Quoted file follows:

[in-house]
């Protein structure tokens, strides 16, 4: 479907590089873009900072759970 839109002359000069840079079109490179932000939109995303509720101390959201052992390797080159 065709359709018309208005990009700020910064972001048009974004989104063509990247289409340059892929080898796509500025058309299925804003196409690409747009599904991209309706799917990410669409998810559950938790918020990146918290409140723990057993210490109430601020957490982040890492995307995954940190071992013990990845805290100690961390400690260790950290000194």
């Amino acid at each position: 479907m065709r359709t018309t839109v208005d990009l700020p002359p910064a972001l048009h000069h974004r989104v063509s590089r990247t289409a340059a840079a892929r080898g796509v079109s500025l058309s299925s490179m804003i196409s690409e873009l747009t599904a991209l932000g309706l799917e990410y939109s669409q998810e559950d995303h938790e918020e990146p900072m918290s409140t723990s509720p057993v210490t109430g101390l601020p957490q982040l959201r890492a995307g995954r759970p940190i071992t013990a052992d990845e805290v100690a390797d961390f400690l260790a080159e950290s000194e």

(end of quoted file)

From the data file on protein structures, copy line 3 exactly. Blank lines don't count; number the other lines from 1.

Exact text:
């Amino acid at each position: 479907m065709r359709t018309t839109v208005d990009l700020p002359p910064a972001l048009h000069h974004r989104v063509s590089r990247t289409a340059a840079a892929r080898g796509v079109s500025l058309s299925s490179m804003i196409s690409e873009l747009t599904a991209l932000g309706l799917e990410y939109s669409q998810e559950d995303h938790e918020e990146p900072m918290s409140t723990s509720p057993v210490t109430g101390l601020p957490q982040l959201r890492a995307g995954r759970p940190i071992t013990a052992d990845e805290v100690a390797d961390f400690l260790a080159e950290s000194e």